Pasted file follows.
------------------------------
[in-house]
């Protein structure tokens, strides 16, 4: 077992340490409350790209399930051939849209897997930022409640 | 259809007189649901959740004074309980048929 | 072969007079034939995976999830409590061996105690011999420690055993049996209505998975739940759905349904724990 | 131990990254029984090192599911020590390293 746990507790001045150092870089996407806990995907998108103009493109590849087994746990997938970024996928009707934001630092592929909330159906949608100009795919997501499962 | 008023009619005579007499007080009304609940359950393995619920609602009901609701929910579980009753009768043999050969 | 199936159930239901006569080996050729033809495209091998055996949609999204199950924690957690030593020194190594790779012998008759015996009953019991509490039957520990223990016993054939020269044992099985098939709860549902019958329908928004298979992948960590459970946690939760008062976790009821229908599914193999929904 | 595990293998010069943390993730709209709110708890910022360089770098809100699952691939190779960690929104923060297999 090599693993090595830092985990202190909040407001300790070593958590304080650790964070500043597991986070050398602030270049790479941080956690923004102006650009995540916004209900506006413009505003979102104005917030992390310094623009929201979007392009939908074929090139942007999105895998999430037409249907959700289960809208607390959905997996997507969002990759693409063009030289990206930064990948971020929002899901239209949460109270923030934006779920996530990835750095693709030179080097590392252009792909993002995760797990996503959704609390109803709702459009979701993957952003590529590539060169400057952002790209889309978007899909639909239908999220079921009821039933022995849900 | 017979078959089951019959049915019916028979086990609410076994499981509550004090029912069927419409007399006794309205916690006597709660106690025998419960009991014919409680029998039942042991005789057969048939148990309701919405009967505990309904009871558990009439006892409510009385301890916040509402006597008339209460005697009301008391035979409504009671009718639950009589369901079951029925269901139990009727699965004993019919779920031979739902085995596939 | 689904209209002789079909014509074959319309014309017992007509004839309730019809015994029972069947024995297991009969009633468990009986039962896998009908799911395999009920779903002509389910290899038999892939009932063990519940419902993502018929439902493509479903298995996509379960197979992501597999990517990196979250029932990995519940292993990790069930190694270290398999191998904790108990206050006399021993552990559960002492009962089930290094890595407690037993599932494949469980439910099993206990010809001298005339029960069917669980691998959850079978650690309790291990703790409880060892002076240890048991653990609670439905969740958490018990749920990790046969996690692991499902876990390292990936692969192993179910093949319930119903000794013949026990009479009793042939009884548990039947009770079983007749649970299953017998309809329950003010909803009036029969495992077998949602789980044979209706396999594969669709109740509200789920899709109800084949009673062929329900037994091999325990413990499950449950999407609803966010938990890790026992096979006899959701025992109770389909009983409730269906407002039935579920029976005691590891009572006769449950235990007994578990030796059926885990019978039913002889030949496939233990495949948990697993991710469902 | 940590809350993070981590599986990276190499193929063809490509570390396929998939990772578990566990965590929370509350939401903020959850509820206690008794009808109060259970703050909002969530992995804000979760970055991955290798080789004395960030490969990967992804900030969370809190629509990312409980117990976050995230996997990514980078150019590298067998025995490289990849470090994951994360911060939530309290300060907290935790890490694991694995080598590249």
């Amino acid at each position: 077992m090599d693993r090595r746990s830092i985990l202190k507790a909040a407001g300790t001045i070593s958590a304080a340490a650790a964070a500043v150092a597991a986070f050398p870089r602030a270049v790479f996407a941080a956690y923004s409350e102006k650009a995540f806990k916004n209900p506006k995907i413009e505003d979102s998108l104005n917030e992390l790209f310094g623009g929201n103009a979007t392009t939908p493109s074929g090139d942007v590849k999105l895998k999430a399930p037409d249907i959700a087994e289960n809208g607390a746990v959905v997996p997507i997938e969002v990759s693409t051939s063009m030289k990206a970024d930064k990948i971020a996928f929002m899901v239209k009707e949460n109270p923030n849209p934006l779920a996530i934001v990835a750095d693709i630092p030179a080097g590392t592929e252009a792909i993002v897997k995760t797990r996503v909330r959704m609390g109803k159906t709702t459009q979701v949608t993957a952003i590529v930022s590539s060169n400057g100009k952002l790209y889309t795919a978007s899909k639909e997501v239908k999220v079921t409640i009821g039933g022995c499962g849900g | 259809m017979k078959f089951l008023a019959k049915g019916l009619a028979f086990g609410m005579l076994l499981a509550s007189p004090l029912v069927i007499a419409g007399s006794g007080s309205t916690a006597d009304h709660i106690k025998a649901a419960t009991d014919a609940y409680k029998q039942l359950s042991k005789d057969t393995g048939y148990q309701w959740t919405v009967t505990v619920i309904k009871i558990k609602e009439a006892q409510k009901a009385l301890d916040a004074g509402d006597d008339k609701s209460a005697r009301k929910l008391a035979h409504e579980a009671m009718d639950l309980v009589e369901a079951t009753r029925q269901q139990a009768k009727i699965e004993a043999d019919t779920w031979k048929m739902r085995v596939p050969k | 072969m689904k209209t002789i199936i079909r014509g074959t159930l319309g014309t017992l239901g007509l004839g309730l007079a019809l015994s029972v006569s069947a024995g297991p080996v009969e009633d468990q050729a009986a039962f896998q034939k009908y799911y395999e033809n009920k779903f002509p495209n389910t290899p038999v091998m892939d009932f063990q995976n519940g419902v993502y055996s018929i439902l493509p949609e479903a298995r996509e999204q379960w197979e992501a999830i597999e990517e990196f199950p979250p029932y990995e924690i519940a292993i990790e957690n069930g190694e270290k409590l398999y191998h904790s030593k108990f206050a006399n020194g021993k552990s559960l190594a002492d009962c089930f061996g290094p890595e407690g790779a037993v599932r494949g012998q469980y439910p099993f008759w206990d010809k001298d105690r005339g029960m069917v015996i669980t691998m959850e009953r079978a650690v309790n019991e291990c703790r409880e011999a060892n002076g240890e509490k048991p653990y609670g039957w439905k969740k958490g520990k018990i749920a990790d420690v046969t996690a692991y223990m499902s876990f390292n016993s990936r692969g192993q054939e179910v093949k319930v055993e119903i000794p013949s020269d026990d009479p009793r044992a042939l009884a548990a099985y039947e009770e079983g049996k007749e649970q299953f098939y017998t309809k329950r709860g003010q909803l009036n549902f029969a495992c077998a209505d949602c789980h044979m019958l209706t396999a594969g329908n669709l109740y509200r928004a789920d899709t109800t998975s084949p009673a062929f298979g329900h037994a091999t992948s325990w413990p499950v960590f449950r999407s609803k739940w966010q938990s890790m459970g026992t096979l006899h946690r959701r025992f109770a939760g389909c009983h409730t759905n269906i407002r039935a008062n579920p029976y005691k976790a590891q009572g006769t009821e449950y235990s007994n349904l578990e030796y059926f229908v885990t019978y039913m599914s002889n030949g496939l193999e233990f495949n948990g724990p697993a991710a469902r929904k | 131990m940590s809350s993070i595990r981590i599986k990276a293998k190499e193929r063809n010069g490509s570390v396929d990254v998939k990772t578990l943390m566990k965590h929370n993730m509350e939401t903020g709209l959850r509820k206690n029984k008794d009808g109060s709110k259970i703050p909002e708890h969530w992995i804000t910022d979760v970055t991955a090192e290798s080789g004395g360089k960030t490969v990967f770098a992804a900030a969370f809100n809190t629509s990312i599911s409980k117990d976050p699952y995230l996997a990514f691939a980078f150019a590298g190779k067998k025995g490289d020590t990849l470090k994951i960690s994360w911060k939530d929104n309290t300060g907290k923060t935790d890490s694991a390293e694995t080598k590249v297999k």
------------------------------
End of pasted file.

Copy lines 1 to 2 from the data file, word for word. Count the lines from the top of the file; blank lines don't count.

[in-house]
């Protein structure tokens, strides 16, 4: 077992340490409350790209399930051939849209897997930022409640 | 259809007189649901959740004074309980048929 | 072969007079034939995976999830409590061996105690011999420690055993049996209505998975739940759905349904724990 | 131990990254029984090192599911020590390293 746990507790001045150092870089996407806990995907998108103009493109590849087994746990997938970024996928009707934001630092592929909330159906949608100009795919997501499962 | 008023009619005579007499007080009304609940359950393995619920609602009901609701929910579980009753009768043999050969 | 199936159930239901006569080996050729033809495209091998055996949609999204199950924690957690030593020194190594790779012998008759015996009953019991509490039957520990223990016993054939020269044992099985098939709860549902019958329908928004298979992948960590459970946690939760008062976790009821229908599914193999929904 | 595990293998010069943390993730709209709110708890910022360089770098809100699952691939190779960690929104923060297999 090599693993090595830092985990202190909040407001300790070593958590304080650790964070500043597991986070050398602030270049790479941080956690923004102006650009995540916004209900506006413009505003979102104005917030992390310094623009929201979007392009939908074929090139942007999105895998999430037409249907959700289960809208607390959905997996997507969002990759693409063009030289990206930064990948971020929002899901239209949460109270923030934006779920996530990835750095693709030179080097590392252009792909993002995760797990996503959704609390109803709702459009979701993957952003590529590539060169400057952002790209889309978007899909639909239908999220079921009821039933022995849900 | 017979078959089951019959049915019916028979086990609410076994499981509550004090029912069927419409007399006794309205916690006597709660106690025998419960009991014919409680029998039942042991005789057969048939148990309701919405009967505990309904009871558990009439006892409510009385301890916040509402006597008339209460005697009301008391035979409504009671009718639950009589369901079951029925269901139990009727699965004993019919779920031979739902085995596939 | 689904209209002789079909014509074959319309014309017992007509004839309730019809015994029972069947024995297991009969009633468990009986039962896998009908799911395999009920779903002509389910290899038999892939009932063990519940419902993502018929439902493509479903298995996509379960197979992501597999990517990196979250029932990995519940292993990790069930190694270290398999191998904790108990206050006399021993552990559960002492009962089930290094890595407690037993599932494949469980439910099993206990010809001298005339029960069917669980691998959850079978650690309790291990703790409880060892002076240890048991653990609670439905969740958490018990749920990790046969996690692991499902876990390292990936692969192993179910093949319930119903000794013949026990009479009793042939009884548990039947009770079983007749649970299953017998309809329950003010909803009036029969495992077998949602789980044979209706396999594969669709109740509200789920899709109800084949009673062929329900037994091999325990413990499950449950999407609803966010938990890790026992096979006899959701025992109770389909009983409730269906407002039935579920029976005691590891009572006769449950235990007994578990030796059926885990019978039913002889030949496939233990495949948990697993991710469902 | 940590809350993070981590599986990276190499193929063809490509570390396929998939990772578990566990965590929370509350939401903020959850509820206690008794009808109060259970703050909002969530992995804000979760970055991955290798080789004395960030490969990967992804900030969370809190629509990312409980117990976050995230996997990514980078150019590298067998025995490289990849470090994951994360911060939530309290300060907290935790890490694991694995080598590249």